Since my visit, the demonstrations in Ramallah have intensified. It seems that Fayyad serves as a kind of lightning rod for Abbas.
I don’t think that this is just. Fayyad seems to be a decent person. He is a professional economist, a former official of the International Monetary Fund. He is not a politician, not even a Fatah member. His economic viewpoint may be conservative, but I don’t think that this makes much of a difference considering the situation in Palestine.
Sooner or later, and probably sooner rather than later, the wrath of the Palestinian poor will change direction. Instead of blaming the Palestinian Authority, they will turn against their real oppressor: The occupation.
The Israeli government is aware of this possibility, and therefore made haste to pay the PA an advance on the tax money that Israel owes the PA. Otherwise the PA — by far the biggest employer in the West Bank — would be unable to pay salaries at the end of this month. But that is only a stopgap measure.
Benjamin Netanyahu may stick to the illusion that all is quiet on the Palestinian front, so that he can concentrate on his efforts to get Mitt Romney elected and frighten Iran. After all, when Palestinians are protesting against Palestinians, that’s OK. The Israeli-Palestinian conflict is frozen. No problem.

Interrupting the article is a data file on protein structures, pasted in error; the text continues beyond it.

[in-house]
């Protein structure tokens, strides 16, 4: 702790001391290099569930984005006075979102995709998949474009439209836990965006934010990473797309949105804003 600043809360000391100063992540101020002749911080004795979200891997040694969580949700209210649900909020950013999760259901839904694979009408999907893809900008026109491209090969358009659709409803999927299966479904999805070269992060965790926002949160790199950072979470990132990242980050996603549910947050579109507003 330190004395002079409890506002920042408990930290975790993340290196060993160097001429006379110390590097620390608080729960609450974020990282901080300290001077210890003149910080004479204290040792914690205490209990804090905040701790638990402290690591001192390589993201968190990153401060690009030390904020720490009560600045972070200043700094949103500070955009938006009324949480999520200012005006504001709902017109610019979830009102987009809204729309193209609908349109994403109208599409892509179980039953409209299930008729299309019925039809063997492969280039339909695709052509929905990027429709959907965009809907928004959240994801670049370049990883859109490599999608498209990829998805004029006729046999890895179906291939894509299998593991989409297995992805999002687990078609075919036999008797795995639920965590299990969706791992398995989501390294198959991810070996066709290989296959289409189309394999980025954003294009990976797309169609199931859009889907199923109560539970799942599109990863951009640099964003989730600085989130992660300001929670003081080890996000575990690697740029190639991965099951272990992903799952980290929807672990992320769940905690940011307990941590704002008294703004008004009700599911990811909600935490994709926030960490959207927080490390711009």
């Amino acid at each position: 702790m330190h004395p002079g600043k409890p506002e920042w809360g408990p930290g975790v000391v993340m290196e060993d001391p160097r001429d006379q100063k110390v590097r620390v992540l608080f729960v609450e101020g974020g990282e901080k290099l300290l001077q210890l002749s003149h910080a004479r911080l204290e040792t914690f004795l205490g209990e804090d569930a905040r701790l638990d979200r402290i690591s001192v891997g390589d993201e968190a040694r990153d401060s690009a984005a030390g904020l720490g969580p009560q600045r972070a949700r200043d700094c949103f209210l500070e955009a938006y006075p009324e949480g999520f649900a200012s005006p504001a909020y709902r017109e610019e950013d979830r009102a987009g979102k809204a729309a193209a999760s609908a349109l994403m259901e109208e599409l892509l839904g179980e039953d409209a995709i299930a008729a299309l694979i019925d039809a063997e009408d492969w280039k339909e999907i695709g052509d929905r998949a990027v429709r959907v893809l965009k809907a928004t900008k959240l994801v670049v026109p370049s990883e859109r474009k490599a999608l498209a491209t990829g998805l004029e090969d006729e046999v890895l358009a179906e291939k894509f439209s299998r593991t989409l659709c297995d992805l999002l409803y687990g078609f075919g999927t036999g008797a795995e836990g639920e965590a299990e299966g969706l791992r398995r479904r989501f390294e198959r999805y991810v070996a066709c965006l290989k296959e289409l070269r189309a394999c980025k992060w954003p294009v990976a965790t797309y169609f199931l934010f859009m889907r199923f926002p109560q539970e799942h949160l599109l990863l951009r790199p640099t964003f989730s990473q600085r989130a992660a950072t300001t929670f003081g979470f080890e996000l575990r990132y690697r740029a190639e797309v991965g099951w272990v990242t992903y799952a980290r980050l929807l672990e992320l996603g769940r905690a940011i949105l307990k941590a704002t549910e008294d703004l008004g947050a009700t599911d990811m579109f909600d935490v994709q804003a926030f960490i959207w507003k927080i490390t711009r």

But this illusion is, well, an illusion. In our conflict, nothing is ever frozen.
Not only are the settlement activities going on steadily — if quietly — but on the Palestinian side, too, things are moving. Pressures are building up. At some time, they will explode.
When the Arab Spring finally arrives in Palestine, its main target will not be Abbas or Fayyad. Abbas is no Mubarak. Fayyad is the very opposite of a Qaddafi. The target will be the occupation.
Some Palestinians dream about a new intifada, with masses of people marching nonviolently against the symbols of the occupation. This may be too much to hope for — Martin Luther King was no Arab. But the demonstrations in Ramallah and Hebron may be a sign of things to come.
There is still truth in the old saying, that the conflict here is a clash between an irresistible force and an immovable object.
(Uri Avnery is an Israeli writer and former member of Knesset. This article was first published in Arab News on Sept. 15, 2012)